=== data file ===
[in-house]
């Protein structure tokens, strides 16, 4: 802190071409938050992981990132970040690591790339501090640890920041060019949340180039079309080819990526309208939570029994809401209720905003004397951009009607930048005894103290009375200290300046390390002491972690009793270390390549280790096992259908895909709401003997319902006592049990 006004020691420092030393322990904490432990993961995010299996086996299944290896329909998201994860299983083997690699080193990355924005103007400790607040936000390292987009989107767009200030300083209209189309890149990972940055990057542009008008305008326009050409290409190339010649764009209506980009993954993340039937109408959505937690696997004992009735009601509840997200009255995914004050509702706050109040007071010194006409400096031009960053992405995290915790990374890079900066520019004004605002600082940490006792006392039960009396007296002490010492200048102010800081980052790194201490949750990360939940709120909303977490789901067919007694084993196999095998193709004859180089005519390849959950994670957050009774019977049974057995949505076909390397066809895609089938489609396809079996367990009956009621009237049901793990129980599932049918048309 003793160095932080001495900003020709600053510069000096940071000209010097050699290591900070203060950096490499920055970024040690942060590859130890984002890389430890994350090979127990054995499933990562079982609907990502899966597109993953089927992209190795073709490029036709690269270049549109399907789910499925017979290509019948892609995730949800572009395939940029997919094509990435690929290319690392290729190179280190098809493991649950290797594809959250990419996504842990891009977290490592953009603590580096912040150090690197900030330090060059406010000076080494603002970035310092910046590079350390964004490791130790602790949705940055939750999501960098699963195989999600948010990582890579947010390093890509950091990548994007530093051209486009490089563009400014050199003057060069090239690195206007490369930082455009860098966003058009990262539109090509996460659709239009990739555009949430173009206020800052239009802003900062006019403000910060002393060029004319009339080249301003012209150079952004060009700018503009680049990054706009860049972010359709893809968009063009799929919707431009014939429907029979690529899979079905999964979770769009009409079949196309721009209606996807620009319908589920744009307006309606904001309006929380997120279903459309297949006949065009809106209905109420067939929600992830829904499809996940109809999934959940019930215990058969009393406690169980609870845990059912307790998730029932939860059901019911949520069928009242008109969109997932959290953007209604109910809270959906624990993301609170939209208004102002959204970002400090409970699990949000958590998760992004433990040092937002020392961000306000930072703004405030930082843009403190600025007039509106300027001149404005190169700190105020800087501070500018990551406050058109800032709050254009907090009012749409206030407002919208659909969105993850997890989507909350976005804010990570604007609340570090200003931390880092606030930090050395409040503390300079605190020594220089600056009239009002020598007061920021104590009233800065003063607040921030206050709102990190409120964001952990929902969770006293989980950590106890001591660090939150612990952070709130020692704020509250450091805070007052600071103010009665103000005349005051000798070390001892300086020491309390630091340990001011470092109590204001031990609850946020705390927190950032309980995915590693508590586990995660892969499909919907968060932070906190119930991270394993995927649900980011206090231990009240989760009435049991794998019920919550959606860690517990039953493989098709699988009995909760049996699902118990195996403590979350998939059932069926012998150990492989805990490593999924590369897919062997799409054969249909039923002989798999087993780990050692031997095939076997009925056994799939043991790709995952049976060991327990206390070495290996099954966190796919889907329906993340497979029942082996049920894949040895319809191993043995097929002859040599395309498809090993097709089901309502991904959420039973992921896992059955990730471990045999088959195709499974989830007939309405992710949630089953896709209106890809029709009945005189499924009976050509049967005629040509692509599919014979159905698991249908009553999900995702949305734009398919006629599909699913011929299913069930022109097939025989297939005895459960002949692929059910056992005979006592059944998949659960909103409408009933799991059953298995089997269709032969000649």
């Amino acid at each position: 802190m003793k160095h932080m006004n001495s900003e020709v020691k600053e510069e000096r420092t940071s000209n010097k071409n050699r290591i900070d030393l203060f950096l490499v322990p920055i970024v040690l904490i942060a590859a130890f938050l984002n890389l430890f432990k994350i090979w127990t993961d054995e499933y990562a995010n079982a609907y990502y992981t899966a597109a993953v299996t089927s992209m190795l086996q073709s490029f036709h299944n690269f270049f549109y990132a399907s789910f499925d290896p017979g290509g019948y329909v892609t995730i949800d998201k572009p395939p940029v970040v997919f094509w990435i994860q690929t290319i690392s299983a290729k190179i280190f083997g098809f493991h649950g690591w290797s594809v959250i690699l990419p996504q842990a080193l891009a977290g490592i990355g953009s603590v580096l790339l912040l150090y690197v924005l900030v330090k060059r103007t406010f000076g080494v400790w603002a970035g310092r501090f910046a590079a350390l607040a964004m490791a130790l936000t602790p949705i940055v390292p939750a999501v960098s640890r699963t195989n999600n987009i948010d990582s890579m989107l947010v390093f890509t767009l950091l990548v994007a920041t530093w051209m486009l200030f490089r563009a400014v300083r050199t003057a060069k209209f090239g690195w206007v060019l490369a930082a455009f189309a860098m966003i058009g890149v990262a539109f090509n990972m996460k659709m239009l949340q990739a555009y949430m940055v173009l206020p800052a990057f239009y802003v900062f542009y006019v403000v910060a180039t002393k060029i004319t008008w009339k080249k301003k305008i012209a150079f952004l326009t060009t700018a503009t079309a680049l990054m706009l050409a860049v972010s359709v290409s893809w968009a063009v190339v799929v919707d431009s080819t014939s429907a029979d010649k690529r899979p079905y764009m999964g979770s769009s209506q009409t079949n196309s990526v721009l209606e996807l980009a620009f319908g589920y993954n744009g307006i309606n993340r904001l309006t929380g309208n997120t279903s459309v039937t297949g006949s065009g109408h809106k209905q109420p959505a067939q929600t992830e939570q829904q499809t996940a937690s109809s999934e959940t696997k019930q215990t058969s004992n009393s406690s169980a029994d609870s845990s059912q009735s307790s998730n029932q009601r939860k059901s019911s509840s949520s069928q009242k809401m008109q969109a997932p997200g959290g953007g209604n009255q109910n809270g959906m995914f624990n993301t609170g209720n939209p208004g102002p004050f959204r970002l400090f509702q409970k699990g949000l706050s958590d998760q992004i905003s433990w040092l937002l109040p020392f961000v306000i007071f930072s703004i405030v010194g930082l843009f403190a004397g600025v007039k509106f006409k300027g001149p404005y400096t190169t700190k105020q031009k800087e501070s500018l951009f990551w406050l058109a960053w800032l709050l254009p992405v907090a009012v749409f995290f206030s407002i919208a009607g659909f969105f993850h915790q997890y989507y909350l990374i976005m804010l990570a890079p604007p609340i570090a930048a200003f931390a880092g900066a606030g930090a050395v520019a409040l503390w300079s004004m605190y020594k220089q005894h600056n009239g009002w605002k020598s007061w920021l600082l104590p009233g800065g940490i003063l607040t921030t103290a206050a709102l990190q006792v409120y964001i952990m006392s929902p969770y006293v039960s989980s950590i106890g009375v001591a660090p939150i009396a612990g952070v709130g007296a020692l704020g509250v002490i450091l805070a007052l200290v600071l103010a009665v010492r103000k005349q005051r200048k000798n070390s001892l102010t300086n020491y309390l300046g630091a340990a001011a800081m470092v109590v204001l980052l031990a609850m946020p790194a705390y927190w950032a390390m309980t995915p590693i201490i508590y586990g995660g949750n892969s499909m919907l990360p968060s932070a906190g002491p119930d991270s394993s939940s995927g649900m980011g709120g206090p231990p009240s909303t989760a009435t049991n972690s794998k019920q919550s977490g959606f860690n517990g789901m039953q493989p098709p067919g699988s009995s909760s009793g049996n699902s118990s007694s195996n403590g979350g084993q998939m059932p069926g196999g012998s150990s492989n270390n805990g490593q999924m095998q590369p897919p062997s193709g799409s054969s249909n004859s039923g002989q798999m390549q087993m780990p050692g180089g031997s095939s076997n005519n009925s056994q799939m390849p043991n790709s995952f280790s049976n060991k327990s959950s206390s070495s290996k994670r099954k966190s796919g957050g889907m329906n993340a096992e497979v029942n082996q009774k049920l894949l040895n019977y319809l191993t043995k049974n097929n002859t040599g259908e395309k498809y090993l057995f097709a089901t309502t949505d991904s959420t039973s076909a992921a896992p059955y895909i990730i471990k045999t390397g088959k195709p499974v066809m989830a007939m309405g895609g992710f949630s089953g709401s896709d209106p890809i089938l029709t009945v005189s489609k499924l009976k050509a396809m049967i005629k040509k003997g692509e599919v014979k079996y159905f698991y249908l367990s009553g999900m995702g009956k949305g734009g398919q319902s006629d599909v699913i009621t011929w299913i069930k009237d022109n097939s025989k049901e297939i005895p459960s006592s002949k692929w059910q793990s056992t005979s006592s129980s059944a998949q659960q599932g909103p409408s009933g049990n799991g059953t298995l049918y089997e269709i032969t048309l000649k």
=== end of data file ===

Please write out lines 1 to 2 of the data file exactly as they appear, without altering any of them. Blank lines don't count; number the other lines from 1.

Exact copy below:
[in-house]
């Protein structure tokens, strides 16, 4: 802190071409938050992981990132970040690591790339501090640890920041060019949340180039079309080819990526309208939570029994809401209720905003004397951009009607930048005894103290009375200290300046390390002491972690009793270390390549280790096992259908895909709401003997319902006592049990 006004020691420092030393322990904490432990993961995010299996086996299944290896329909998201994860299983083997690699080193990355924005103007400790607040936000390292987009989107767009200030300083209209189309890149990972940055990057542009008008305008326009050409290409190339010649764009209506980009993954993340039937109408959505937690696997004992009735009601509840997200009255995914004050509702706050109040007071010194006409400096031009960053992405995290915790990374890079900066520019004004605002600082940490006792006392039960009396007296002490010492200048102010800081980052790194201490949750990360939940709120909303977490789901067919007694084993196999095998193709004859180089005519390849959950994670957050009774019977049974057995949505076909390397066809895609089938489609396809079996367990009956009621009237049901793990129980599932049918048309 003793160095932080001495900003020709600053510069000096940071000209010097050699290591900070203060950096490499920055970024040690942060590859130890984002890389430890994350090979127990054995499933990562079982609907990502899966597109993953089927992209190795073709490029036709690269270049549109399907789910499925017979290509019948892609995730949800572009395939940029997919094509990435690929290319690392290729190179280190098809493991649950290797594809959250990419996504842990891009977290490592953009603590580096912040150090690197900030330090060059406010000076080494603002970035310092910046590079350390964004490791130790602790949705940055939750999501960098699963195989999600948010990582890579947010390093890509950091990548994007530093051209486009490089563009400014050199003057060069090239690195206007490369930082455009860098966003058009990262539109090509996460659709239009990739555009949430173009206020800052239009802003900062006019403000910060002393060029004319009339080249301003012209150079952004060009700018503009680049990054706009860049972010359709893809968009063009799929919707431009014939429907029979690529899979079905999964979770769009009409079949196309721009209606996807620009319908589920744009307006309606904001309006929380997120279903459309297949006949065009809106209905109420067939929600992830829904499809996940109809999934959940019930215990058969009393406690169980609870845990059912307790998730029932939860059901019911949520069928009242008109969109997932959290953007209604109910809270959906624990993301609170939209208004102002959204970002400090409970699990949000958590998760992004433990040092937002020392961000306000930072703004405030930082843009403190600025007039509106300027001149404005190169700190105020800087501070500018990551406050058109800032709050254009907090009012749409206030407002919208659909969105993850997890989507909350976005804010990570604007609340570090200003931390880092606030930090050395409040503390300079605190020594220089600056009239009002020598007061920021104590009233800065003063607040921030206050709102990190409120964001952990929902969770006293989980950590106890001591660090939150612990952070709130020692704020509250450091805070007052600071103010009665103000005349005051000798070390001892300086020491309390630091340990001011470092109590204001031990609850946020705390927190950032309980995915590693508590586990995660892969499909919907968060932070906190119930991270394993995927649900980011206090231990009240989760009435049991794998019920919550959606860690517990039953493989098709699988009995909760049996699902118990195996403590979350998939059932069926012998150990492989805990490593999924590369897919062997799409054969249909039923002989798999087993780990050692031997095939076997009925056994799939043991790709995952049976060991327990206390070495290996099954966190796919889907329906993340497979029942082996049920894949040895319809191993043995097929002859040599395309498809090993097709089901309502991904959420039973992921896992059955990730471990045999088959195709499974989830007939309405992710949630089953896709209106890809029709009945005189499924009976050509049967005629040509692509599919014979159905698991249908009553999900995702949305734009398919006629599909699913011929299913069930022109097939025989297939005895459960002949692929059910056992005979006592059944998949659960909103409408009933799991059953298995089997269709032969000649």